Artificial Intelligence (AI) can have various benefits in different industries, but in the medical sector, it is raising some legal and ethical concerns. Physicians and researchers providing AI predictions to patients must recognize the risks and proceed with caution.
FREMONT, CA: The usage of artificial intelligence in medicine is creating great excitement and hope for treatments in the future.
AI is generally referred to as the computer's capability to imitate human intelligence and learn. For example, by the usage of machine learning, scientists are operating to develop algorithms that can help them while making decisions regarding cancer treatment. They are hopeful that the computers can analyze radiological images and distinguish the cancerous tumors that will respond well to chemotherapy and the ones which will not.
AI in medicine also gives rise to significant legal and ethical challenges. Most of the concerns are about privacy, discrimination, psychological harm, and the physician-patient relationship. There are some of the problems that AI, in medicine, can give rise to.
Potential for Discrimination
AI includes analyzation of large amounts of data to differentiate patterns, which are later used for predicting the probability of future incidents. In medicine, the data sets can not only come from electronic health records or health insurance claims but also various surprising sources. AI can collect information about an individual's health from income data, social media, criminal records, and even by purchasing documents.
Researchers have already started using AI to predict a multitude of medical conditions. The conditions may consist of stroke, suicide, diabetes, heart disease, and cognitive decline. The predictive potential of AI is raising vital ethical concerns in the healthcare system. When AI is generating the prediction about a person's health, it can also be included in the electronic health records.
Therefore, if a person has cognitive decline or opioid abuse or even AI has just predicted it, then any other people who have access to the health record can easily see them. Moreover, the medical records of a patient are recognized by dozens of clinicians and administrators during their medical treatment. In some cases, the patients themselves provide authorization to others to access their records, for instance, when they are applying for life insurance or employment.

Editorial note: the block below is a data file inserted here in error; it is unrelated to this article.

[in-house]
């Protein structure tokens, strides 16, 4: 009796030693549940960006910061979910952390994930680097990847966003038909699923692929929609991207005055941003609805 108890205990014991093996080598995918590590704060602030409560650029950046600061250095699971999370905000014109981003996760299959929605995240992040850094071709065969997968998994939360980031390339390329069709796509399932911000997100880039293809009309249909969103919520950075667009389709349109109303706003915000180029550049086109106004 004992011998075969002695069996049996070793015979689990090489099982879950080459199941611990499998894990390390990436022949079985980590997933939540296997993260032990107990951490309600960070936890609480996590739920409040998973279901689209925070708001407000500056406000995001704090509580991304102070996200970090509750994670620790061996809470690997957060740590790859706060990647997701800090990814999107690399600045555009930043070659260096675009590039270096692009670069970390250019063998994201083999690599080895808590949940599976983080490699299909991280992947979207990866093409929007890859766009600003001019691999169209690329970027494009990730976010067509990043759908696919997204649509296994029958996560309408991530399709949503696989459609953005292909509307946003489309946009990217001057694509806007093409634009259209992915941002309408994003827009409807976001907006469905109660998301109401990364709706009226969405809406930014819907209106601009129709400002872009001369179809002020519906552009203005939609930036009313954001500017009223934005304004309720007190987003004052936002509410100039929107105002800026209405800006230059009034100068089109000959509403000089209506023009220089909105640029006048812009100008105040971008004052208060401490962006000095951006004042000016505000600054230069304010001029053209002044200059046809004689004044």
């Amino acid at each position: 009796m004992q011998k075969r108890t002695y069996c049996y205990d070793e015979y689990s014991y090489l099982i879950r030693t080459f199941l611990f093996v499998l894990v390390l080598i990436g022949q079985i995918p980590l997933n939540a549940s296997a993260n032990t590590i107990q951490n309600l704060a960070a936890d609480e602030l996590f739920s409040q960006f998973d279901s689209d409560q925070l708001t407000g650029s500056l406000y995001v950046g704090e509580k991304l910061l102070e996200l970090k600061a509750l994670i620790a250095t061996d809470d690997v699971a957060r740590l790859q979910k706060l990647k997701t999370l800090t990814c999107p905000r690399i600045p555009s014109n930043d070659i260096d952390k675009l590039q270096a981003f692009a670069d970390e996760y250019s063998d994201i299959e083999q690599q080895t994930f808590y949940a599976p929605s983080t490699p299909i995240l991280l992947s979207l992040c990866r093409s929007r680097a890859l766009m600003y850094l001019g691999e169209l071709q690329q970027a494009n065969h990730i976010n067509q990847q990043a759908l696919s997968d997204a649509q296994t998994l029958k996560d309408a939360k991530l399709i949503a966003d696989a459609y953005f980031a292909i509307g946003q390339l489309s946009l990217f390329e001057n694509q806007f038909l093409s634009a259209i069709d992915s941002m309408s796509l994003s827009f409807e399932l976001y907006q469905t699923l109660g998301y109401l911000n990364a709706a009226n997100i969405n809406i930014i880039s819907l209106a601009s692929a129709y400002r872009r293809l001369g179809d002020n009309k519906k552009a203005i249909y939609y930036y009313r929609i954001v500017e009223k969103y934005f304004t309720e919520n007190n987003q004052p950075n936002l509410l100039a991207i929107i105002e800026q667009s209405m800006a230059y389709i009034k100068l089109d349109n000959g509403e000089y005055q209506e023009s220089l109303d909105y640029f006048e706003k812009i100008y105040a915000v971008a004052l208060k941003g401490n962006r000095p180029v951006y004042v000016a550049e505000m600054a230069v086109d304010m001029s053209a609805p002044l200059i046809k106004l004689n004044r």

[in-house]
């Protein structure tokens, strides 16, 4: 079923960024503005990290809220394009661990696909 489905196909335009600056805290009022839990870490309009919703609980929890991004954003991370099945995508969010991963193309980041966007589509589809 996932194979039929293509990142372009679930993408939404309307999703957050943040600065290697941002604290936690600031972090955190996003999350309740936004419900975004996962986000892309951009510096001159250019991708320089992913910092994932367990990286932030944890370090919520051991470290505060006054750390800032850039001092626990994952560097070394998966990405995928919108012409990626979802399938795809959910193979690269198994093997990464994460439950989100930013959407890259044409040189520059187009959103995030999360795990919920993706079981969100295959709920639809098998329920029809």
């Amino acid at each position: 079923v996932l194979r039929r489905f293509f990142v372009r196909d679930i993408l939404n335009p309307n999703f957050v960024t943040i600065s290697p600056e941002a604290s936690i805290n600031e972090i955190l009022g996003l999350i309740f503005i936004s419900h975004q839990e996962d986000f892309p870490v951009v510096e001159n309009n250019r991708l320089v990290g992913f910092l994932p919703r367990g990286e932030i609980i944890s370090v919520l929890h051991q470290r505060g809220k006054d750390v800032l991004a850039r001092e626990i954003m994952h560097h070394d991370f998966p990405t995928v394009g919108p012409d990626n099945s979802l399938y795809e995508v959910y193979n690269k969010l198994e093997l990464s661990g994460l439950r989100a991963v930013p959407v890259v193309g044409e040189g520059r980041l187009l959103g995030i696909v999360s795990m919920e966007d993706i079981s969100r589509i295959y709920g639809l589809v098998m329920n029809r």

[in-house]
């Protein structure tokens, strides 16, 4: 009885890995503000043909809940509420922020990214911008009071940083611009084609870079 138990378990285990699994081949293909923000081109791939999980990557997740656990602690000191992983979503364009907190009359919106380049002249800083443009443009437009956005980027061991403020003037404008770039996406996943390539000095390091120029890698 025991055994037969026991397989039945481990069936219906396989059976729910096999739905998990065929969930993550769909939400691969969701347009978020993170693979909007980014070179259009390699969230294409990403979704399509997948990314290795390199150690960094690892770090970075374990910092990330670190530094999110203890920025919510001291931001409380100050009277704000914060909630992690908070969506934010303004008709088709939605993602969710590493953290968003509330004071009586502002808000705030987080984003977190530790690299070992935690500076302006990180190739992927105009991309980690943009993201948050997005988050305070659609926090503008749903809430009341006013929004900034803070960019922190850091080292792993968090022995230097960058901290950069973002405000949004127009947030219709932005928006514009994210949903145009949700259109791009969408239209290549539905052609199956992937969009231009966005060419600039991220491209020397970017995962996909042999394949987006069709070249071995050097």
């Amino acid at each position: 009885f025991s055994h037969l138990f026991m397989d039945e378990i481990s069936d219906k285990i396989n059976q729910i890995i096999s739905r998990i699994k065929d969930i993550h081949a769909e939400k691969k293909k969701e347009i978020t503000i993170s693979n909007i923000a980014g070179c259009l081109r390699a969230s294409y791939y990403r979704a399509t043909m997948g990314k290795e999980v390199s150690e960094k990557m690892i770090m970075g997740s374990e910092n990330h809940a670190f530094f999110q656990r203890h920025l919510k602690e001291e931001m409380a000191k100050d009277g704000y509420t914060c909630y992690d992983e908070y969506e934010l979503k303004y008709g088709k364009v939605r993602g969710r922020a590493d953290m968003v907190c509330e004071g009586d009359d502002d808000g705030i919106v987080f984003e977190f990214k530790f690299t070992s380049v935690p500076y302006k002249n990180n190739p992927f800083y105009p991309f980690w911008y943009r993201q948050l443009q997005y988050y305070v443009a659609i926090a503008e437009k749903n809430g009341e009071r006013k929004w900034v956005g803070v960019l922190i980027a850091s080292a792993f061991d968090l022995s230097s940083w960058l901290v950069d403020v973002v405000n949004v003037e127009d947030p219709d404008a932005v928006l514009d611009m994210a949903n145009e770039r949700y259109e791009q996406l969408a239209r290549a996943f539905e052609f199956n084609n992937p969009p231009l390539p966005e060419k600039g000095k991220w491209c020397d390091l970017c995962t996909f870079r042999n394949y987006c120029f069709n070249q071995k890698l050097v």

The disclosures on medical records can often lead to discrimination. For example, employers may be interested in employees who are healthy and productive as they will need to grant medical leaves and also to save on medical costs. When they see the medical record of a potential candidate with specific diseases, they will reject them. Even the lenders, life insurers, and landlords may be reluctant to lend money or rent out a property to individuals with AI predicted disease.
There are also many data broker industry giants who are mining personal data and engaging themselves in AI activities. These types of companies can sell medical predictions to any third parties, which may include employers, life insurers, marketers, and many others. These types of businesses are not healthcare providers or insurers, so they do not need the patient's permission to acquire their information and can also disclose it freely.
Lack of Protections
The predictions of AI can also lead to psychological harm to individuals. For example, people can get traumatized when they get to know that they might suffer from cognitive decline in the future. There are high chances that individuals will obtain health forecasts directly from the commercial unit that has brought their data. Nothing can be more disturbing people than discovering the news that they are at risk of having dementia from an electronic advertisement that is urging them to purchase memory-enhancing products.
Moreover, in the case of genetic testing, people are requested to seek genetic counseling so that it becomes easier for them to make a proper decision about whether to be tested. The advice also helps patients get a better understanding of the test results.
The concern with the predictions is that in most cases, they are far from reality as many factors can contribute to errors. If the medical records that are used to develop the data are flawed, the algorithms' output will also be incorrect. Therefore, the patient will have to suffer from unnecessary psychological harm or discrimination when, in reality, they are not suffering from the predicted ailments.
A Call for Caution
The physicians providing their patients with AI predictions must make sure that they educate them about the pros and cons of the forecasts. Experts must take it as a responsibility to counsel their patients and save them from the mental pressure and the discrimination of society.